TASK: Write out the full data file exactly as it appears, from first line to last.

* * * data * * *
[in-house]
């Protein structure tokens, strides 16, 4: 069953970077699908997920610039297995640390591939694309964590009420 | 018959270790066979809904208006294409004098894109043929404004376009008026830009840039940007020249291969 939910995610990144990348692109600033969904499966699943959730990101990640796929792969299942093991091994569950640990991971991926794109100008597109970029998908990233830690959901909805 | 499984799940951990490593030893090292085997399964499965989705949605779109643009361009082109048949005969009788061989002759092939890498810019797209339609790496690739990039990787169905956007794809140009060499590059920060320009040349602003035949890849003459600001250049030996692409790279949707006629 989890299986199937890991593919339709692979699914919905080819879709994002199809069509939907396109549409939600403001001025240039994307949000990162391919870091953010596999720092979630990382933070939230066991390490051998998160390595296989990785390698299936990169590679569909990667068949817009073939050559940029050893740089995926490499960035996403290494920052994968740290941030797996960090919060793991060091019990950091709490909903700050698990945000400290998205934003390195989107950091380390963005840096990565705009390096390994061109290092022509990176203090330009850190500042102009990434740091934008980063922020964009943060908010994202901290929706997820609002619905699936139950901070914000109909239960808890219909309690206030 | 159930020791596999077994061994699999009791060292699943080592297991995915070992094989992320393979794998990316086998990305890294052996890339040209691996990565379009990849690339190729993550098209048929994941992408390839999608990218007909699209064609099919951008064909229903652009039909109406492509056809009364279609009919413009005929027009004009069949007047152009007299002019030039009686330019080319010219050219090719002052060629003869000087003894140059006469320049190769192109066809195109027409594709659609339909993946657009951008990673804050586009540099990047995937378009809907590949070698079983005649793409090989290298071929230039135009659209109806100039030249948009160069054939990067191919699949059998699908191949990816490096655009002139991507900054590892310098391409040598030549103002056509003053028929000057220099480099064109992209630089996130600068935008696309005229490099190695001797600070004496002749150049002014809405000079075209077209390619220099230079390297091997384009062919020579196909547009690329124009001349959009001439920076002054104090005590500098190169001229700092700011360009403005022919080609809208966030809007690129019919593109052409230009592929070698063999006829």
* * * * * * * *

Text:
[in-house]
């Protein structure tokens, strides 16, 4: 069953970077699908997920610039297995640390591939694309964590009420 | 018959270790066979809904208006294409004098894109043929404004376009008026830009840039940007020249291969 939910995610990144990348692109600033969904499966699943959730990101990640796929792969299942093991091994569950640990991971991926794109100008597109970029998908990233830690959901909805 | 499984799940951990490593030893090292085997399964499965989705949605779109643009361009082109048949005969009788061989002759092939890498810019797209339609790496690739990039990787169905956007794809140009060499590059920060320009040349602003035949890849003459600001250049030996692409790279949707006629 989890299986199937890991593919339709692979699914919905080819879709994002199809069509939907396109549409939600403001001025240039994307949000990162391919870091953010596999720092979630990382933070939230066991390490051998998160390595296989990785390698299936990169590679569909990667068949817009073939050559940029050893740089995926490499960035996403290494920052994968740290941030797996960090919060793991060091019990950091709490909903700050698990945000400290998205934003390195989107950091380390963005840096990565705009390096390994061109290092022509990176203090330009850190500042102009990434740091934008980063922020964009943060908010994202901290929706997820609002619905699936139950901070914000109909239960808890219909309690206030 | 159930020791596999077994061994699999009791060292699943080592297991995915070992094989992320393979794998990316086998990305890294052996890339040209691996990565379009990849690339190729993550098209048929994941992408390839999608990218007909699209064609099919951008064909229903652009039909109406492509056809009364279609009919413009005929027009004009069949007047152009007299002019030039009686330019080319010219050219090719002052060629003869000087003894140059006469320049190769192109066809195109027409594709659609339909993946657009951008990673804050586009540099990047995937378009809907590949070698079983005649793409090989290298071929230039135009659209109806100039030249948009160069054939990067191919699949059998699908191949990816490096655009002139991507900054590892310098391409040598030549103002056509003053028929000057220099480099064109992209630089996130600068935008696309005229490099190695001797600070004496002749150049002014809405000079075209077209390619220099230079390297091997384009062919020579196909547009690329124009001349959009001439920076002054104090005590500098190169001229700092700011360009403005022919080609809208966030809007690129019919593109052409230009592929070698063999006829």